Many businesses are investing heavily in increasingly-commoditised mobile device management (MDM) tools that are failing to address the real issues facing organisations trying to securely utilise mobile devices, the head of BlackBerry’s security software efforts has warned as the company signed on a raft of new ANZ clients.
Based on its roots as a mobile device manufacturer, it was little surprise that establishing an MDM platform was one of the first stages in BlackBerry’s ongoing transition into becoming a security software provider. Yet ongoing conversations with businesses showed that “in at least 80 percent of situations, the use cases are similar or identical,” Sinisha Patkovic, director of the BlackBerry Security Group, told CSO Australia.
With bring your own device (BYOD) and ‘shadow IT’ practices creating new problems as users shuttle sensitive business data to and from unmanaged cloud-based file services, those use cases generally revolved around businesses desperate to rein in the unchecked sharing of confidential and potentially problematic data, such as customers’ legally-protected personally identifiable information (PII).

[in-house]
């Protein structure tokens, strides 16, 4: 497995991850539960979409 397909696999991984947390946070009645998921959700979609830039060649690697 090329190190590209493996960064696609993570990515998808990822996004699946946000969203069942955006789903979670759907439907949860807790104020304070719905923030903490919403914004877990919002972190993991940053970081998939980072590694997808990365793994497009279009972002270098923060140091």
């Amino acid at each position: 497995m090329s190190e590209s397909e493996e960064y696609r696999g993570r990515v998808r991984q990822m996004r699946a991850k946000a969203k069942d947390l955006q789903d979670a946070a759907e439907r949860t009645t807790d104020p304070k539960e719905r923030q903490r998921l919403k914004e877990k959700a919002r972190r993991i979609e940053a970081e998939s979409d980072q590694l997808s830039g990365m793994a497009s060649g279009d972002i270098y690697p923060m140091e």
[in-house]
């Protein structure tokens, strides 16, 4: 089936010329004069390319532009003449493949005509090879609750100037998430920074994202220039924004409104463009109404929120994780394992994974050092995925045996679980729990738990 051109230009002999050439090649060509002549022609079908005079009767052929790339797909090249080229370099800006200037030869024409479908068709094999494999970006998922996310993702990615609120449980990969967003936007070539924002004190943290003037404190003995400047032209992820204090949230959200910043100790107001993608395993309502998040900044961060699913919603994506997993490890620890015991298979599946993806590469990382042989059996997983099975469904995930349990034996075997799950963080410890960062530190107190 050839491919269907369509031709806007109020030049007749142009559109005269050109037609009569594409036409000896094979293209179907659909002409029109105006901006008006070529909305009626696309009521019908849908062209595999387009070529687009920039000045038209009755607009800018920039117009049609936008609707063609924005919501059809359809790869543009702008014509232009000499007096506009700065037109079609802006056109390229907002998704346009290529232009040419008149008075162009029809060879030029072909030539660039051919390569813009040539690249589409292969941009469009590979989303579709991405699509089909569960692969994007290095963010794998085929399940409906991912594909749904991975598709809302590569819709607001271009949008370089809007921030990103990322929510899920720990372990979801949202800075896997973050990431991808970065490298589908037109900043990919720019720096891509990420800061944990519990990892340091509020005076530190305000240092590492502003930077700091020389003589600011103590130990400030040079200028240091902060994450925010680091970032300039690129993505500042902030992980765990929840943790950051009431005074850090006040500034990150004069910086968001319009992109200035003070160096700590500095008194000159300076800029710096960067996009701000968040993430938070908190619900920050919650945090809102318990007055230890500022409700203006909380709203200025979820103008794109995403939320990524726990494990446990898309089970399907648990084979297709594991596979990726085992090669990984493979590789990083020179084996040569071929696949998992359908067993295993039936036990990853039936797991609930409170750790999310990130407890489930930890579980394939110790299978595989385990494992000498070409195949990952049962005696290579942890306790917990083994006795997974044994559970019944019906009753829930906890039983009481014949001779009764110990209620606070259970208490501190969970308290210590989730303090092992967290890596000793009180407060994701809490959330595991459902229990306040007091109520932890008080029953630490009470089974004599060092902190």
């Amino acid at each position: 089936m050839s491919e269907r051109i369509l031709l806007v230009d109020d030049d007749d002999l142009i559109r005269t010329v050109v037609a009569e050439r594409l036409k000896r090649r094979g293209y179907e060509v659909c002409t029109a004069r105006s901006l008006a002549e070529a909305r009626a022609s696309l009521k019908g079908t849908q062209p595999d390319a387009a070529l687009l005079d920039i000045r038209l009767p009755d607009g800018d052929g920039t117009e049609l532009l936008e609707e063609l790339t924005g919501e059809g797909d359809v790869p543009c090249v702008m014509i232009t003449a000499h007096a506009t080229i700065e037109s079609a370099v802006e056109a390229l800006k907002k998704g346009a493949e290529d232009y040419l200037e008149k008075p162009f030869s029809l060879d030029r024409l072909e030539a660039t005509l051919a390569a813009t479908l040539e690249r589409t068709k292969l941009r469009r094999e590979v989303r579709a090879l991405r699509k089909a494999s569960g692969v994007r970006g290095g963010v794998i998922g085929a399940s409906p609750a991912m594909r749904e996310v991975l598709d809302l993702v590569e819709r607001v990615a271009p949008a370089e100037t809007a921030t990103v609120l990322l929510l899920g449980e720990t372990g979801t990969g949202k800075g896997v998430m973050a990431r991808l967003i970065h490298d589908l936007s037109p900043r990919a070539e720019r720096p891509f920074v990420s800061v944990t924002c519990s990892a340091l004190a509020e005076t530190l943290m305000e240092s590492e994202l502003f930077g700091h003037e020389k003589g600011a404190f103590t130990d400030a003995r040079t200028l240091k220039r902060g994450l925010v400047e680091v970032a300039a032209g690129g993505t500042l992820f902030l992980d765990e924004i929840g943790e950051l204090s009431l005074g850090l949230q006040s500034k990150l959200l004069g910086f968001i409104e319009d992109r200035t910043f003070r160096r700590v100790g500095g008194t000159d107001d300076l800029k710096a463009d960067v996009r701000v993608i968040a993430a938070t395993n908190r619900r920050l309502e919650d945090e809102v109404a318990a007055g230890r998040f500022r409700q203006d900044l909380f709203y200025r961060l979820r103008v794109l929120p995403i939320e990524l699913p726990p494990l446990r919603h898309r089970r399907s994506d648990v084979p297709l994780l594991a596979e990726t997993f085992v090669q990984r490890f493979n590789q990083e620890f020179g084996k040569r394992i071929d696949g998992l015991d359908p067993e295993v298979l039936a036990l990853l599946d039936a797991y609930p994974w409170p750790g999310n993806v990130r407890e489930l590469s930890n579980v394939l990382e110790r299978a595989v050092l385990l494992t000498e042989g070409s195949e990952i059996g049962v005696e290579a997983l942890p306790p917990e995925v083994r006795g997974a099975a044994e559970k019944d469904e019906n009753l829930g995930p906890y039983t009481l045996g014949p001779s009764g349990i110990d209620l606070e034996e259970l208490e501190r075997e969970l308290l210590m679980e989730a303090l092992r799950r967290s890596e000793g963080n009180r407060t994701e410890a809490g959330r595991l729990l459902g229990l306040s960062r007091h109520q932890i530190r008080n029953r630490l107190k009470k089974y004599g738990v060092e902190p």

“People bring their own devices but don’t want to lock them down,” Patkovic explained. “Businesses may say ‘that’s great’ but when they want to, say, manage a criminal investigation they need to collaborate between a police officer and a social worker. How do you share a criminal record without losing control of it?”